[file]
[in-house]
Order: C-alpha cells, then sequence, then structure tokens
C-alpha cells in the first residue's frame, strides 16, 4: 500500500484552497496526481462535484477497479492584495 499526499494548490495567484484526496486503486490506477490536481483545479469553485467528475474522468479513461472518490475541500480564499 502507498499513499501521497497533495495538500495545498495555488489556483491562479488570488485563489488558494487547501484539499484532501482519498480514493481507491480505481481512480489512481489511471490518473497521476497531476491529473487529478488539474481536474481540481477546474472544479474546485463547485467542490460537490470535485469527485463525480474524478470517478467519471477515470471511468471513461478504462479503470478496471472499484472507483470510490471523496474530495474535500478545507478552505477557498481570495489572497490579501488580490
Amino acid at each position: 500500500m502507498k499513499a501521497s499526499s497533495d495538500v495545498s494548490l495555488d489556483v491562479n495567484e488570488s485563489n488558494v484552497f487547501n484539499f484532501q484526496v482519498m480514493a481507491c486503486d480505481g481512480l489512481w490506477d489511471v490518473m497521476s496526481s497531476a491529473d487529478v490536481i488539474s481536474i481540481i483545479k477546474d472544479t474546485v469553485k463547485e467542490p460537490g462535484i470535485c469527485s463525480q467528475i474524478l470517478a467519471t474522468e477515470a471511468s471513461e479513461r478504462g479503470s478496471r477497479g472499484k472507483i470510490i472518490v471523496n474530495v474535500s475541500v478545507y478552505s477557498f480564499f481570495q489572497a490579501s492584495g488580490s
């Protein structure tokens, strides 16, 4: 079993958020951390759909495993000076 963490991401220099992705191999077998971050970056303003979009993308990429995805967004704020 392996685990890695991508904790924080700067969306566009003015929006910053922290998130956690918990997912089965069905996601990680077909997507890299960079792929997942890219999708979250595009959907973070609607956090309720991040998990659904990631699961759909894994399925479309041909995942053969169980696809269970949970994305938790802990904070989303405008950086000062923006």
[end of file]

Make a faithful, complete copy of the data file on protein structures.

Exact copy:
[in-house]
Order: C-alpha cells, then sequence, then structure tokens
C-alpha cells in the first residue's frame, strides 16, 4: 500500500484552497496526481462535484477497479492584495 499526499494548490495567484484526496486503486490506477490536481483545479469553485467528475474522468479513461472518490475541500480564499 502507498499513499501521497497533495495538500495545498495555488489556483491562479488570488485563489488558494487547501484539499484532501482519498480514493481507491480505481481512480489512481489511471490518473497521476497531476491529473487529478488539474481536474481540481477546474472544479474546485463547485467542490460537490470535485469527485463525480474524478470517478467519471477515470471511468471513461478504462479503470478496471472499484472507483470510490471523496474530495474535500478545507478552505477557498481570495489572497490579501488580490
Amino acid at each position: 500500500m502507498k499513499a501521497s499526499s497533495d495538500v495545498s494548490l495555488d489556483v491562479n495567484e488570488s485563489n488558494v484552497f487547501n484539499f484532501q484526496v482519498m480514493a481507491c486503486d480505481g481512480l489512481w490506477d489511471v490518473m497521476s496526481s497531476a491529473d487529478v490536481i488539474s481536474i481540481i483545479k477546474d472544479t474546485v469553485k463547485e467542490p460537490g462535484i470535485c469527485s463525480q467528475i474524478l470517478a467519471t474522468e477515470a471511468s471513461e479513461r478504462g479503470s478496471r477497479g472499484k472507483i470510490i472518490v471523496n474530495v474535500s475541500v478545507y478552505s477557498f480564499f481570495q489572497a490579501s492584495g488580490s
């Protein structure tokens, strides 16, 4: 079993958020951390759909495993000076 963490991401220099992705191999077998971050970056303003979009993308990429995805967004704020 392996685990890695991508904790924080700067969306566009003015929006910053922290998130956690918990997912089965069905996601990680077909997507890299960079792929997942890219999708979250595009959907973070609607956090309720991040998990659904990631699961759909894994399925479309041909995942053969169980696809269970949970994305938790802990904070989303405008950086000062923006």